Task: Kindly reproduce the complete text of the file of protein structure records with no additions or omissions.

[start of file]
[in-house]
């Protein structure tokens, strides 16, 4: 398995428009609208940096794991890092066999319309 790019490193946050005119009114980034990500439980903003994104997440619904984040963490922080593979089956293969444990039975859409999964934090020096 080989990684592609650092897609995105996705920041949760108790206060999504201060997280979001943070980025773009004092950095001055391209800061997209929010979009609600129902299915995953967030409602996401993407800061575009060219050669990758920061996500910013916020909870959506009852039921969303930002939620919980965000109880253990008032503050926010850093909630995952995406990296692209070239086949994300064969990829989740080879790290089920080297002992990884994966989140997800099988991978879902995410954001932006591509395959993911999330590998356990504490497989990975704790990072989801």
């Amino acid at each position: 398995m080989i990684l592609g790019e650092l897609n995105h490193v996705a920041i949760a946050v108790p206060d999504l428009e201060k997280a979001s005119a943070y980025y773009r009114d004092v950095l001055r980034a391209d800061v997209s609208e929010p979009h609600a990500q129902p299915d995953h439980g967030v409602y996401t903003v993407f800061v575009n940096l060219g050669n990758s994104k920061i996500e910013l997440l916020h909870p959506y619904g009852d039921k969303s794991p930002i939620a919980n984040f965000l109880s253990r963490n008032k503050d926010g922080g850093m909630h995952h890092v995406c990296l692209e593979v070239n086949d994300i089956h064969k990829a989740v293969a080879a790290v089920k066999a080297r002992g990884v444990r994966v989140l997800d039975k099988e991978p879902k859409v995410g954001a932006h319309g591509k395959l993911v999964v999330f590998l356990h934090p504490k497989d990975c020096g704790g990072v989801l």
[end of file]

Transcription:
[in-house]
């Protein structure tokens, strides 16, 4: 398995428009609208940096794991890092066999319309 790019490193946050005119009114980034990500439980903003994104997440619904984040963490922080593979089956293969444990039975859409999964934090020096 080989990684592609650092897609995105996705920041949760108790206060999504201060997280979001943070980025773009004092950095001055391209800061997209929010979009609600129902299915995953967030409602996401993407800061575009060219050669990758920061996500910013916020909870959506009852039921969303930002939620919980965000109880253990008032503050926010850093909630995952995406990296692209070239086949994300064969990829989740080879790290089920080297002992990884994966989140997800099988991978879902995410954001932006591509395959993911999330590998356990504490497989990975704790990072989801």
């Amino acid at each position: 398995m080989i990684l592609g790019e650092l897609n995105h490193v996705a920041i949760a946050v108790p206060d999504l428009e201060k997280a979001s005119a943070y980025y773009r009114d004092v950095l001055r980034a391209d800061v997209s609208e929010p979009h609600a990500q129902p299915d995953h439980g967030v409602y996401t903003v993407f800061v575009n940096l060219g050669n990758s994104k920061i996500e910013l997440l916020h909870p959506y619904g009852d039921k969303s794991p930002i939620a919980n984040f965000l109880s253990r963490n008032k503050d926010g922080g850093m909630h995952h890092v995406c990296l692209e593979v070239n086949d994300i089956h064969k990829a989740v293969a080879a790290v089920k066999a080297r002992g990884v444990r994966v989140l997800d039975k099988e991978p879902k859409v995410g954001a932006h319309g591509k395959l993911v999964v999330f590998l356990h934090p504490k497989d990975c020096g704790g990072v989801l």